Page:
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Home > Types of Gardening > Rose Gardening > Planting of Roses
Planting of Roses
The best time to plant is in October. This will allow the roots to obtain a good start and the plants will bloom sooner the following year. No hesitation, however, should be felt in planting in the spring, but do it as early as you are able to dig in the ground.

Planting of RosesTake the tree from the package upon receipt from the grower. If it is in leaf, free it from all buds and most of the foliage. Shorten the long shoots that offer resistance to the wind so it will not sway and disturb the roots while they are getting established. Cut off damaged or broken roots and cut the thick ones back six inches from their starting point. Preserve as much as possible the tiny fibrous roots, as these are the ones which feed the plant. Heavy roots may take up a little water, but the fibrous roots are the important ones. If a root has a crack in it, cut it off clean as it will breed disease. If the bark is shriveled when the plants are received, bury them under six inches of moist soil for a few days. If there are signs of mildew, dip in a solution of one ounce of Liver of Sulphur (potassium sulphide) in one gallon of soft water. Spread the roots to the fullest extent laterally in an amply large hole, and do not plant too deeply. Combine your headwork with footwork. Make the soil firm as the hole is filled. Use your hands and doubled fists. As soon as there is sufficient earth around the roots to prevent damage, step on it and rock backward and forward to make the soil very firm.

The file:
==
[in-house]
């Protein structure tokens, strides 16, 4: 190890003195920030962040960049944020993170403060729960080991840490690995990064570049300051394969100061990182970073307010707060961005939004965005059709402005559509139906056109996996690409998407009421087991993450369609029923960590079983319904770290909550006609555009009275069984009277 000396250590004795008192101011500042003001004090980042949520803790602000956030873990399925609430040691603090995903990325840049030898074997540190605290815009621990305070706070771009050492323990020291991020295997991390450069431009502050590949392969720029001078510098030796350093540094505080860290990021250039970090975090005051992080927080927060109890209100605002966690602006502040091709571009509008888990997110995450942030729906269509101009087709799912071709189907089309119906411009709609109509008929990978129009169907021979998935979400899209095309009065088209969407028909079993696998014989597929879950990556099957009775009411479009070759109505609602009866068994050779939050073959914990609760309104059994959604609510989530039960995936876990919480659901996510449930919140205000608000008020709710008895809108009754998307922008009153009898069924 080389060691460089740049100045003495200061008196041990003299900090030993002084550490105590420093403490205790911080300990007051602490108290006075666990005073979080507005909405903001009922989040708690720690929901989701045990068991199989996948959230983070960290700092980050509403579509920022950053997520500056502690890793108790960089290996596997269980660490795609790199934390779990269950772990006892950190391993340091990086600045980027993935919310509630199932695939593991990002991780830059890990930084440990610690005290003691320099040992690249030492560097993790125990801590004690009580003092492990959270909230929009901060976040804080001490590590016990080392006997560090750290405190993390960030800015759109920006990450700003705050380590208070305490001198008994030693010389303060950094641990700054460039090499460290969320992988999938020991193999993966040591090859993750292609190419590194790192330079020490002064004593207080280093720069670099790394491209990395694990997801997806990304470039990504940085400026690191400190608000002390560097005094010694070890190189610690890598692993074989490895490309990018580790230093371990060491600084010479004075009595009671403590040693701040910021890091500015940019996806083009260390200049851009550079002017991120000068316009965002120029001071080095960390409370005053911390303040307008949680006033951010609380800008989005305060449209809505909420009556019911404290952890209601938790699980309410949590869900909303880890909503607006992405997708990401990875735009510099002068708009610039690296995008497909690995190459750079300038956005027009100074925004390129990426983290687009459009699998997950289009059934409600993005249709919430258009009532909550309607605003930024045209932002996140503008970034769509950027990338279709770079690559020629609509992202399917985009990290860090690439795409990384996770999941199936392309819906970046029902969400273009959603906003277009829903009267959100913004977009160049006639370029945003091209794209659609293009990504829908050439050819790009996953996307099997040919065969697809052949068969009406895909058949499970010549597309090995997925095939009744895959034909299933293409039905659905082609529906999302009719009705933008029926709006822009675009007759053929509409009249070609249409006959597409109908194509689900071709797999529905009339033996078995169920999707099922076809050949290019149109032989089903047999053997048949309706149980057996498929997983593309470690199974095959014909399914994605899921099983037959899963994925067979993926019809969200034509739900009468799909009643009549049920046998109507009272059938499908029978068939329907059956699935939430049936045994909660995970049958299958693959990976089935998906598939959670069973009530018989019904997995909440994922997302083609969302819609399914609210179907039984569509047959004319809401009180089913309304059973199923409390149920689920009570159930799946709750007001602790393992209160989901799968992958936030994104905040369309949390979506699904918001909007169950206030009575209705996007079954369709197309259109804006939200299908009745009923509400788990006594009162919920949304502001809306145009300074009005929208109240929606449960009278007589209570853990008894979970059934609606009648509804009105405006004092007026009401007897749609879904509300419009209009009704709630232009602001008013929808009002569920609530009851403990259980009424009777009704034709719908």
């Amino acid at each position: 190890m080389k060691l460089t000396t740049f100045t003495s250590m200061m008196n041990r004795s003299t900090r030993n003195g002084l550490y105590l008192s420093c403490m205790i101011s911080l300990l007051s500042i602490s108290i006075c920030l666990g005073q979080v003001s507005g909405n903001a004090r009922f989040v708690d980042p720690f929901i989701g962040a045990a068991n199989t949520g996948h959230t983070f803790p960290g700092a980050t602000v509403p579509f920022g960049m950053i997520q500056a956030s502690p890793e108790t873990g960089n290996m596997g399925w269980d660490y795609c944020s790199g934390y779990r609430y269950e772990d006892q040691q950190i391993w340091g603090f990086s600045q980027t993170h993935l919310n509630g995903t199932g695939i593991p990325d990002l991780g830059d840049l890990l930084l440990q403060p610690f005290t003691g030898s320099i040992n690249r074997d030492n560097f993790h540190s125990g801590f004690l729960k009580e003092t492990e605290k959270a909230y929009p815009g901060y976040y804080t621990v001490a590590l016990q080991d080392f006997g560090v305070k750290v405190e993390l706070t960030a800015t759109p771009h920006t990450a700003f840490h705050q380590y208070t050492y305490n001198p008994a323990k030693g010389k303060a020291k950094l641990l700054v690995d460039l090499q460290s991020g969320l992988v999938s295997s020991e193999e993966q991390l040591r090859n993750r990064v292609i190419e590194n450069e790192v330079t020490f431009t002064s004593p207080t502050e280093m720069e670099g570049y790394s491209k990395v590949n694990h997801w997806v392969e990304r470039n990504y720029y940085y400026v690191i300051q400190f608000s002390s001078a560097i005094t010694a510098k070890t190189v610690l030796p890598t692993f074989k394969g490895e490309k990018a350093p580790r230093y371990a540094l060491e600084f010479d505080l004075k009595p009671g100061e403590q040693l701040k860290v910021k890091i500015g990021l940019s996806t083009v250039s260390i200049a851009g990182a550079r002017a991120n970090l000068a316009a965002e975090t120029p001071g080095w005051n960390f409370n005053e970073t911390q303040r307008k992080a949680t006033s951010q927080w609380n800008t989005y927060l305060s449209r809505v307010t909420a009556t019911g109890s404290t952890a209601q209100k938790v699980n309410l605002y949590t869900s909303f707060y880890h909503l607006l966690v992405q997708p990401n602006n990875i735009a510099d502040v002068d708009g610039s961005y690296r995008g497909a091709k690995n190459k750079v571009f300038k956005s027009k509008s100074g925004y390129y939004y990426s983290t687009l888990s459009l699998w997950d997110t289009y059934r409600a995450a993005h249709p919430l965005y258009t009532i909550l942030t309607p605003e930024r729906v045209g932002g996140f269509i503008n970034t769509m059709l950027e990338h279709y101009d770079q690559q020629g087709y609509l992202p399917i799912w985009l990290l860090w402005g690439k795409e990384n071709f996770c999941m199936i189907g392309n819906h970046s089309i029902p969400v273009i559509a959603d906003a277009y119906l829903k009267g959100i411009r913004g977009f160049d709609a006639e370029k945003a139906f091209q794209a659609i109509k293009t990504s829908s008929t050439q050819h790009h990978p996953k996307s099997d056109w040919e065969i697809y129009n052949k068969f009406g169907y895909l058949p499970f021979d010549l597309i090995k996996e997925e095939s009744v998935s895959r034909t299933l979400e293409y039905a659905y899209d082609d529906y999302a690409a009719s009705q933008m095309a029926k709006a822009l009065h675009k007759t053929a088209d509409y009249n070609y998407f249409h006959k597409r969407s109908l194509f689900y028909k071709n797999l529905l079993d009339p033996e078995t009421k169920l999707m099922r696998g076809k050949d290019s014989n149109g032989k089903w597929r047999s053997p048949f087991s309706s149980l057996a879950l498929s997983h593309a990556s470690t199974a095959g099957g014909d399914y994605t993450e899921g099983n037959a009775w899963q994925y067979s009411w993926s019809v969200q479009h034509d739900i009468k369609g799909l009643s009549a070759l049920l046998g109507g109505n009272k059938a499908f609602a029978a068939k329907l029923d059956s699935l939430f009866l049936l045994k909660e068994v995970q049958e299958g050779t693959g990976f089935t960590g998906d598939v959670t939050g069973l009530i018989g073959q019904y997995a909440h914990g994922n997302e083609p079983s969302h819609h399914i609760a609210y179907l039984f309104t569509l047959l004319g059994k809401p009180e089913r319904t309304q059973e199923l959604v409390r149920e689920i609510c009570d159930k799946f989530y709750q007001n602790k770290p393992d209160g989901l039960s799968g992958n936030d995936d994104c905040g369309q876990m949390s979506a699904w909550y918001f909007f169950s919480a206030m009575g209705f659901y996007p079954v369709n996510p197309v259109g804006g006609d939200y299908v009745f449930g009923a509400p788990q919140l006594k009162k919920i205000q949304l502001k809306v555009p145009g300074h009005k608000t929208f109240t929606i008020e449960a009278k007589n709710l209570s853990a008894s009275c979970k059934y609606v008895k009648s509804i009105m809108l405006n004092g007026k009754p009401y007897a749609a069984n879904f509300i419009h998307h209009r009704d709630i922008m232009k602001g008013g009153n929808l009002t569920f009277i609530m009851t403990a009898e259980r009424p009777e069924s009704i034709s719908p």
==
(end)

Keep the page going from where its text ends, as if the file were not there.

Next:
Once you have picked out your roses, it is time to prepare the soil to plant. Begin by digging a hole one and one half as deep and wide as the roots on the rose. Mix some compost or organic matter into the hole, and heap a pile of dirt into a cone shape in the bottom of the hole. Carefully spread the roots over the cone of soil and then fill the rest of the hole with soil, tamping down lightly. Be sure that the rose is planted at the same depth as it was in the nursery, and then water thoroughly. Mulch the area around the roses with shredded bark or compost to retain moisture and discourage the growth of weeds. To maintain your roses you should trim off spent blossoms and prune any stems that look black or weak. At the first sign of insect or disease, spray the plant with a fruit and tree spray, available from your local garden center. If any leaves shrivel, get black spots or turn yellow, pick them off gently and burn them or throw them in the trash (do not add them to your compost). Fertilize your roses in the spring and late summer, and, if you live in a cooler climate, cut them back and mulch over them in the late fall, and you will have gorgeous roses for many years to come.

One of the most important steps in the summer care of roses is disease protection and prevention. A home-made dust can be made of nine parts of dusting sulphur by bulk mixed with one part of Arsenate of lead, to which tobacco dust may be added for aphis. This formula, called Massey Dust, can be bought under trade names either plain or colored green to make it less noticeable on foliage. An all-purpose spray is also available and highly recommended by rose growers. It is both a fungicide and an insecticide effective against chewing and sucking insects, The dust should be applied not only to the top of the leaves but to the underside as well. A thorough dusting requires the use of a dust gun but the cost of this article soon pays for itself, Dusting should be done once a week, as should cultivation.
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